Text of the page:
Philip with his first Carl Goldberg Li'l Jumpin' Bean, in our back
yard in Smithsburg, Maryland c1991.
A pair of plans-built, framed-up Li'l Jumpin' Beans ready for finishing.
Parts were all cut and prepared for both models prior to assembly,
so it was more like assembling prefabricated kits.
Milling a channel in the leading edges for the ribs.
Depth gauge clamped onto razor saw when cutting rib slots in leading
2 sets of wingtip balsa laminations.
Using electronics perf board as a drilling template for the elevator
Letting out the lines for Li'l Jumpin' Bean #2.
My son, Philip. learned how to fly a control line
airplane using the Carl Goldberg Li'l Jumpin' Bean. He is shown in the picture to the
right in our backyard in Smithsburg, Maryland, sometime around 1991. Philip was about
5 years old at the time. Note the use of ear protection.
The entire airplane was covered with Monokote for strength and ease of repair during
the learning process. A Cox Black Widow .049 engine provided power
Update, 25 years later: (June 10, 2017)
Having never been truly satisfied with the silence of electric-powered model airplanes,
I made a decision to start reverting back to glow fuel models. Yes, electric power is
clean, easy to set up, and consistent motor runs are the rule, but I grew up with models
I could hear flying as well as see flying. I've really missed the sound and smell of glow
fuel engines after a 15-year hiatus. I'm starting with .049 engines mainly because of
the high cost of fuel, but there's also a back-to-basics feel about them since I, like
most kids in the 1960s and 70s, learned to fly with the plastic Cox models.
As you might know, Cox model airplane engines were on the verge of disappearing from
the face of the Earth, and the main venue for acquiring them was eBay. However, thanks
to an enthusiastic Canadian lover of all things Cox, an enormous stash of Cox engines
and parts were salvaged from the Cox warehouse in Colorado and a new company,
Cox International, was formed to
assure the continued supply of engines and replacement parts. But, I digress...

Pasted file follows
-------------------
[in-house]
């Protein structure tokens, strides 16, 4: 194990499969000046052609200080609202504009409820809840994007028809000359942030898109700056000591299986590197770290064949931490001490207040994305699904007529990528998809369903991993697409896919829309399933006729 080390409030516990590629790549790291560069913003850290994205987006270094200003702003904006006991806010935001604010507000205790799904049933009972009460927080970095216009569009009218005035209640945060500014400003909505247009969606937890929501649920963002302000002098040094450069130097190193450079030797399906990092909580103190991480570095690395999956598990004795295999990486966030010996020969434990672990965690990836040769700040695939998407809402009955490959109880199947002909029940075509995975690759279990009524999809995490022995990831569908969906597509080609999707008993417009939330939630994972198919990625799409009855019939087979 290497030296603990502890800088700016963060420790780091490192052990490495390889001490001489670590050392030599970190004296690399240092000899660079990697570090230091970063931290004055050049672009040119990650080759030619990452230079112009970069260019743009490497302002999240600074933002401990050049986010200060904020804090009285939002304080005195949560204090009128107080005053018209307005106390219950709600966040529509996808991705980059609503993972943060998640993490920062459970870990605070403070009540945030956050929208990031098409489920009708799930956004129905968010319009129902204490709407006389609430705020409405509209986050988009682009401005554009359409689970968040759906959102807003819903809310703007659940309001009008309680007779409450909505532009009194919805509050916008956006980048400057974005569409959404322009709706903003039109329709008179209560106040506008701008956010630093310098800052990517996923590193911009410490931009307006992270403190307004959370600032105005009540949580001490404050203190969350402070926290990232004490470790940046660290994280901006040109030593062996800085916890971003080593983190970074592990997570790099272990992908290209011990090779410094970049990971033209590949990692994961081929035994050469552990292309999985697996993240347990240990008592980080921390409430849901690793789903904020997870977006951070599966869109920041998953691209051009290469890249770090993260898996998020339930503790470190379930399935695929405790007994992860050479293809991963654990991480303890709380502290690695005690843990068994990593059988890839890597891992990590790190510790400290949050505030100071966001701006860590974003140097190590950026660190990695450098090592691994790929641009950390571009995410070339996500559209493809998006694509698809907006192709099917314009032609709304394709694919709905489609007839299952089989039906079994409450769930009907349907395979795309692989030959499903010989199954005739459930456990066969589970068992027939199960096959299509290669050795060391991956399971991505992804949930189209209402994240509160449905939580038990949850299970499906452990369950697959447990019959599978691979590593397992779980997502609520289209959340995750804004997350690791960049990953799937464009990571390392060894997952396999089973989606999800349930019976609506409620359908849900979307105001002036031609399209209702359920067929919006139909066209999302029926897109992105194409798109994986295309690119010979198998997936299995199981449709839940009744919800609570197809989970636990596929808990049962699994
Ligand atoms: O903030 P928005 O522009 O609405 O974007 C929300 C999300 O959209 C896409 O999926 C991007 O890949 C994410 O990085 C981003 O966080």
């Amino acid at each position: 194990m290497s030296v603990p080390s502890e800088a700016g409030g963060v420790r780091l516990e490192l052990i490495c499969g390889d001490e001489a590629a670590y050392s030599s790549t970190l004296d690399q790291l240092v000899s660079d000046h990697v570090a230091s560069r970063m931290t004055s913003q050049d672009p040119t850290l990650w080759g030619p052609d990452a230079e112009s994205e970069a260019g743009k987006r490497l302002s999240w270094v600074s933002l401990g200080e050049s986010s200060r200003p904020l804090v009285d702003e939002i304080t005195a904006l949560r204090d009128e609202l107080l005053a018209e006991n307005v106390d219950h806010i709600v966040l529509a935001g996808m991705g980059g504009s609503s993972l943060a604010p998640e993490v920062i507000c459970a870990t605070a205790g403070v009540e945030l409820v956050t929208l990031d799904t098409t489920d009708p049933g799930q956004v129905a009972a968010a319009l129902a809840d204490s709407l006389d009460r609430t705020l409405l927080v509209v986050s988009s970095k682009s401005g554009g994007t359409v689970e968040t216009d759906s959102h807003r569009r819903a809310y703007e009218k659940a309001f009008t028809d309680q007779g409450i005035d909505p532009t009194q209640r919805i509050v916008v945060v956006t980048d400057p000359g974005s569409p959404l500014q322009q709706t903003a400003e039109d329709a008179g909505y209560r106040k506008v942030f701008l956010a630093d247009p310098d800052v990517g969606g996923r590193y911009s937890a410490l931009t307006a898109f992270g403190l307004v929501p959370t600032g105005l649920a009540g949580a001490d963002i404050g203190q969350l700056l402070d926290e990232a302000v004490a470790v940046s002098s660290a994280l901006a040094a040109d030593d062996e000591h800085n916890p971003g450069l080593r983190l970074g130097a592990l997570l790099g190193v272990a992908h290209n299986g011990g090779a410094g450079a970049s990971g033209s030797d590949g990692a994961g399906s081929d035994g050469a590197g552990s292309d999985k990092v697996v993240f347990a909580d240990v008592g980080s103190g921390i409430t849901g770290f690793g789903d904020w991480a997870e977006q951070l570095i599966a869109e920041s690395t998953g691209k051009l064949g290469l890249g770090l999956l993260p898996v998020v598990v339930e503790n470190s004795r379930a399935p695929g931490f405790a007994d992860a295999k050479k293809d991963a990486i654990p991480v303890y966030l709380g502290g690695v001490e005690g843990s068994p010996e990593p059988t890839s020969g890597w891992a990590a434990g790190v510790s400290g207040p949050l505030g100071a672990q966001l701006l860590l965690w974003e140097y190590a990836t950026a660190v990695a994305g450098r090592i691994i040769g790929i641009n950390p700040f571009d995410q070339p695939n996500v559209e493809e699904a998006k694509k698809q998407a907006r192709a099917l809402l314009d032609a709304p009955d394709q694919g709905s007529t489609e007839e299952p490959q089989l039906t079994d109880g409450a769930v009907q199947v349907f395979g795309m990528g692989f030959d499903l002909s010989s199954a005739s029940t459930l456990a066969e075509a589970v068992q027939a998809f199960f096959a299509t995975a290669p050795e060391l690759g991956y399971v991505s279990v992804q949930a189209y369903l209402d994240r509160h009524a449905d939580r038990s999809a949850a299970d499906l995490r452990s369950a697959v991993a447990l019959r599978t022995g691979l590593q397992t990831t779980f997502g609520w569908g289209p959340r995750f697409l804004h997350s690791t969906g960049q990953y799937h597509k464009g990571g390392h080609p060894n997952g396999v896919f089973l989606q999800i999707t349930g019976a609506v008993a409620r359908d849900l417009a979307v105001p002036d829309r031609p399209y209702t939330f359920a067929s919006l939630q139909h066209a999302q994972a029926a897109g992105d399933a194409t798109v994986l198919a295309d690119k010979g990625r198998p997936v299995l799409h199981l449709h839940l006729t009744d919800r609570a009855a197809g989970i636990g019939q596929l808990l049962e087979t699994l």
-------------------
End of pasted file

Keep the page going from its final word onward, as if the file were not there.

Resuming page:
Carl Goldberg plans for the Li'l Jumpin' Bean did not include full-size outlines of
the ribs, tail feathers, fuselage, etc., but fortunately some kind soul made a plan sheet
with all the individual parts. It can be downloaded for free from the
website. I used it to produce two complete 'kits' of parts. Wanting my Li'l Jumpin Beans
to be as authentic as possible, I took the trouble to reproduce all the components faithfully.
Yes, I know kits can be purchased from
Brodak now), but my guess is the leading edge does not have the groove
or notches for the ribs. Also, the Brodak version has a cutout in the fuselage for their
beam mounted .049 engine rather than the bulkhead mounted Cox engines.
Two Cox Stunt-Bee .049 engines were purchased from Cox International, along with two
mufflers. It seemed to me the engines were not running reliably with the mufflers, so
I removed one entirely and in the other drilled a second hole opposite of the factory
hole. That second hole did the trick and still made a big difference in the noise level
compared to the engine with no muffler. The other muffler was modified and now both run
great. I broke in both engines with 6-7 full tanks of 25% nitro fuel, and that's what
I've been flying with. I learned a long time ago that going to a lower nitro level on
1/4A and 1/2A engines means certain headaches with adjustments and keeping them running
for a full tank. A Sullivan 1/2A electric starter is used to get them going. About a cumulative
year of my boyhood was spent winding the spring starters in attempts to get .010, .020,
and .049 engines running, so at age 58, there's just no time to waste ;-)
This is the maiden flight of my plans-built Li'l Jumpin' Bean (Carl Goldberg design).
The Cox .049 Stunt Bee engine was bought from the Canadian company that bought out the
Cox engine line. 25% nitro fuel is used for this flight, as it was for 6 full tank runs
during break-in. A muffler is being used with a second hole having been drilled across
from the factory hole; this makes the engine run a bit more consistently, and is only
slightly louder. The control line length is 35', but they have been shortened to 26' in
order to reduce weight and drag. Thanks for watching. - Kirt Blattenberger
Melanie holding Li'l Jumpin' Bean #1 and #2. She has been my model airplane enabler
for almost 35 years.
... continued from above.
As I recall, the learning process went quite well,
with only a couple minor mishaps. The propeller was installed backwards to provide less
thrust, and the Cox Black Widow .049 engine was adjusted to run as slowly as possible
while still being reliable. By this time, I had finally purchased an electric starter
for small engines, so the process was much easier.
A few years later, we built two more Carl Goldberg Li'l Jumpin' Beans to use for dog
fighting. That was in Colorado Springs sometime around 1998. I've got picture somewhere
but cannot find them.